Keep in mind that updates to rich results do not affect your Google My Business listings – just organic search results. And it may take time for the search engine to trust that your page’s reviews are valid.

Where are my company’s rich results on Google search?

Google is constantly monitoring your site’s eligibility for displaying rich results.

You won’t be notified about Google review rich results appearing on search results, and they are not guaranteed, but you can monitor them. Use this tool to see if your pages support rich results.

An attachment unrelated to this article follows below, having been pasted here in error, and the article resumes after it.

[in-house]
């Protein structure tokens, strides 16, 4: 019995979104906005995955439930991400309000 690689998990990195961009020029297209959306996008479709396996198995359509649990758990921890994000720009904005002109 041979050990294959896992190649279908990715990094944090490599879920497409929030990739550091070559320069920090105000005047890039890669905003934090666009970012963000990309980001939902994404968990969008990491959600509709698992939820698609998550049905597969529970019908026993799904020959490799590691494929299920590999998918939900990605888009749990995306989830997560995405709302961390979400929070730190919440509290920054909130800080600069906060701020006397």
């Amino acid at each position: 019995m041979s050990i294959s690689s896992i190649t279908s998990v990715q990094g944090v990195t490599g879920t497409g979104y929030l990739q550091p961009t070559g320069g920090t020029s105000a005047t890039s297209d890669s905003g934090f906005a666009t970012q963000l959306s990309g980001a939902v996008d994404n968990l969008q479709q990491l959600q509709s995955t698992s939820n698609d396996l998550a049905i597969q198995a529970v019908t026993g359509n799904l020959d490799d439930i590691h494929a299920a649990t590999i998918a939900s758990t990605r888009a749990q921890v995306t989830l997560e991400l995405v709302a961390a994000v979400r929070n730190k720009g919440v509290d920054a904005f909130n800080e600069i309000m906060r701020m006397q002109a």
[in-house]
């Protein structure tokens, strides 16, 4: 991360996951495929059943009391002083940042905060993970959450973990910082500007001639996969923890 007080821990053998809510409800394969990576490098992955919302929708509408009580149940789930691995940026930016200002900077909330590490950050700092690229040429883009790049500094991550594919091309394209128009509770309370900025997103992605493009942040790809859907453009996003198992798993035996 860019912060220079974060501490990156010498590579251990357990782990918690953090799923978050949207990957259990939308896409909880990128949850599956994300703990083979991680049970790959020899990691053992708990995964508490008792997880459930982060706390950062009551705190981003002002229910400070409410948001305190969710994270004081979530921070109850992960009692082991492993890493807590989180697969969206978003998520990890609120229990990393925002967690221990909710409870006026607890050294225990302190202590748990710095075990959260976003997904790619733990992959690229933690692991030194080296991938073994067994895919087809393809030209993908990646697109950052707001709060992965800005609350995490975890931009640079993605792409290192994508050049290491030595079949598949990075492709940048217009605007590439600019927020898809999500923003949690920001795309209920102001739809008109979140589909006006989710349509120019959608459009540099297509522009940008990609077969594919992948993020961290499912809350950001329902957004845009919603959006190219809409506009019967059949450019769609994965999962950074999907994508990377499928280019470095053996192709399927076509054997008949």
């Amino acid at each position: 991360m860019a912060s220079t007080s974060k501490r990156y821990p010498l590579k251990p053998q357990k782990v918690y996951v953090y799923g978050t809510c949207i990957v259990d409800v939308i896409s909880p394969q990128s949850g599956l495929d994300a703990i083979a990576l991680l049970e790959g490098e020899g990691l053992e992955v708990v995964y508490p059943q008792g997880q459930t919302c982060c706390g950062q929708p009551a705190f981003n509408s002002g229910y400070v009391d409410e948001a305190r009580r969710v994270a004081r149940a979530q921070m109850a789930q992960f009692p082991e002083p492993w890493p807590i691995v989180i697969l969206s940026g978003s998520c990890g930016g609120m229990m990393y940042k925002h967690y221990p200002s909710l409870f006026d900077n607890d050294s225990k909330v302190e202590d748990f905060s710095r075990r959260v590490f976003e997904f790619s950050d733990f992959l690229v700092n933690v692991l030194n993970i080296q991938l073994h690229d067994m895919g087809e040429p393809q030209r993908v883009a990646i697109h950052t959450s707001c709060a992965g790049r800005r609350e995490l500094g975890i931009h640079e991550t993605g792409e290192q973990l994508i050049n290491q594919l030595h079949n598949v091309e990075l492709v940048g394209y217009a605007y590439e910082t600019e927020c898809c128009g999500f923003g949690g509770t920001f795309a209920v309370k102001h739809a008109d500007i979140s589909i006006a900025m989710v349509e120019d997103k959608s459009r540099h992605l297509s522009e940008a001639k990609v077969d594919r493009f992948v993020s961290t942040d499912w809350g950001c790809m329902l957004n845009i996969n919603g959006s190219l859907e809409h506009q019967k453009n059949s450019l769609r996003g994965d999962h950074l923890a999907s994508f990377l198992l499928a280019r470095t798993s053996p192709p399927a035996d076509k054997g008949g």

Pages using LocalBusiness or any other type of Organization structured data are ineligible for star review feature if the reviews are “self-serving” – meaning you control them manually. Ratings must be sourced directly from users and not from other sites.

After Google has indexed your pages, look for issues using the relevant rich result status report.

How do I get review results back on my business listings?

There’s no magic bullet for these features to appear – they are up to Google’s discretion. But here are a few ways to troubleshoot your rich results:

  1. Use the correct schema.
  2. Check your structured data.
  3. Troubleshoot through Google resources.

Google recommends that the reviews and ratings you mark up are readily available to users from the marked-up page. It should be immediately obvious that the page has review content.